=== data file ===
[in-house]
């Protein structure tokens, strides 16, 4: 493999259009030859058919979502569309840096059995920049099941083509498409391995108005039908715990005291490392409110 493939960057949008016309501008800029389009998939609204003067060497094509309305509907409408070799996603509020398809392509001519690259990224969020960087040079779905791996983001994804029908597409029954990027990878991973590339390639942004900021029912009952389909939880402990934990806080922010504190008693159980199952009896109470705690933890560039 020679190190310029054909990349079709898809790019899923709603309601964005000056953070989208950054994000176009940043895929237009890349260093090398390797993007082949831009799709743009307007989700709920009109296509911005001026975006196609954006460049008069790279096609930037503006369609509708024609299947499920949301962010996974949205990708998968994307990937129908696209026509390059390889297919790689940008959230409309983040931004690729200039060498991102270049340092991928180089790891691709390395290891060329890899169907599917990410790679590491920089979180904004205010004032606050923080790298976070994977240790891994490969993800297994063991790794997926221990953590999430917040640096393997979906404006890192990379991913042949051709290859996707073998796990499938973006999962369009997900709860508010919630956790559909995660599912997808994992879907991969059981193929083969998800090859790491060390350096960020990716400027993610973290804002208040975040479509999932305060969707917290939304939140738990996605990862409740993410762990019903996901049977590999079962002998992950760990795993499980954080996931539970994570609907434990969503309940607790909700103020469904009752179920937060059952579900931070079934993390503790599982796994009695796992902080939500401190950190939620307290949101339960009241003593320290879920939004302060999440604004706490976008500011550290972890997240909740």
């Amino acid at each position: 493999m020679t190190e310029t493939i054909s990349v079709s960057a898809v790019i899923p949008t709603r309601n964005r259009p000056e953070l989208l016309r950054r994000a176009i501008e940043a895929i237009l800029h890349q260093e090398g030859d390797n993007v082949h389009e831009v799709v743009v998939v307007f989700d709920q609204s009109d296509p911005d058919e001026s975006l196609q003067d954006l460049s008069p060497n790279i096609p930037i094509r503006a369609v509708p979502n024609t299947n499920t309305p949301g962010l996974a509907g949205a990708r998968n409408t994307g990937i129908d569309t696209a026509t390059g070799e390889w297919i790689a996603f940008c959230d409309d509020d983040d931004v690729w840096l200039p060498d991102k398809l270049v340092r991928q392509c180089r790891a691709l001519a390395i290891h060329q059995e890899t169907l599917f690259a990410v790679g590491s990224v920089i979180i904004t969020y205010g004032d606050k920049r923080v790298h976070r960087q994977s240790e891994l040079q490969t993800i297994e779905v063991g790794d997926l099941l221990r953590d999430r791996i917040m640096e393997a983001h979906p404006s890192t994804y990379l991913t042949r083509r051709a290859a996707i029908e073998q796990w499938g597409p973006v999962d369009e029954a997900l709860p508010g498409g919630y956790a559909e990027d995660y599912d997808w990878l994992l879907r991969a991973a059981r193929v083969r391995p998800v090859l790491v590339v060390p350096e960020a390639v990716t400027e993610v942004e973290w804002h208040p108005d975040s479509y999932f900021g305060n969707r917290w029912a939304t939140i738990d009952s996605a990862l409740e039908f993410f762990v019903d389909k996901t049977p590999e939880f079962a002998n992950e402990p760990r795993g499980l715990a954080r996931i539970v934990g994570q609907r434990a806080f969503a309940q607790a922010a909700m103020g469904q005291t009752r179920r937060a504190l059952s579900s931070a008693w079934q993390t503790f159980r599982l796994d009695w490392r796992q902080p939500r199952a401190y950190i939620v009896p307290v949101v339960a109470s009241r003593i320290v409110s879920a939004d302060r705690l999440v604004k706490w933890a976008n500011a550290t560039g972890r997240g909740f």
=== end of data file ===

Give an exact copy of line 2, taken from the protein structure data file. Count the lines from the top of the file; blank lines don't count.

């Protein structure tokens, strides 16, 4: 493999259009030859058919979502569309840096059995920049099941083509498409391995108005039908715990005291490392409110 493939960057949008016309501008800029389009998939609204003067060497094509309305509907409408070799996603509020398809392509001519690259990224969020960087040079779905791996983001994804029908597409029954990027990878991973590339390639942004900021029912009952389909939880402990934990806080922010504190008693159980199952009896109470705690933890560039 020679190190310029054909990349079709898809790019899923709603309601964005000056953070989208950054994000176009940043895929237009890349260093090398390797993007082949831009799709743009307007989700709920009109296509911005001026975006196609954006460049008069790279096609930037503006369609509708024609299947499920949301962010996974949205990708998968994307990937129908696209026509390059390889297919790689940008959230409309983040931004690729200039060498991102270049340092991928180089790891691709390395290891060329890899169907599917990410790679590491920089979180904004205010004032606050923080790298976070994977240790891994490969993800297994063991790794997926221990953590999430917040640096393997979906404006890192990379991913042949051709290859996707073998796990499938973006999962369009997900709860508010919630956790559909995660599912997808994992879907991969059981193929083969998800090859790491060390350096960020990716400027993610973290804002208040975040479509999932305060969707917290939304939140738990996605990862409740993410762990019903996901049977590999079962002998992950760990795993499980954080996931539970994570609907434990969503309940607790909700103020469904009752179920937060059952579900931070079934993390503790599982796994009695796992902080939500401190950190939620307290949101339960009241003593320290879920939004302060999440604004706490976008500011550290972890997240909740």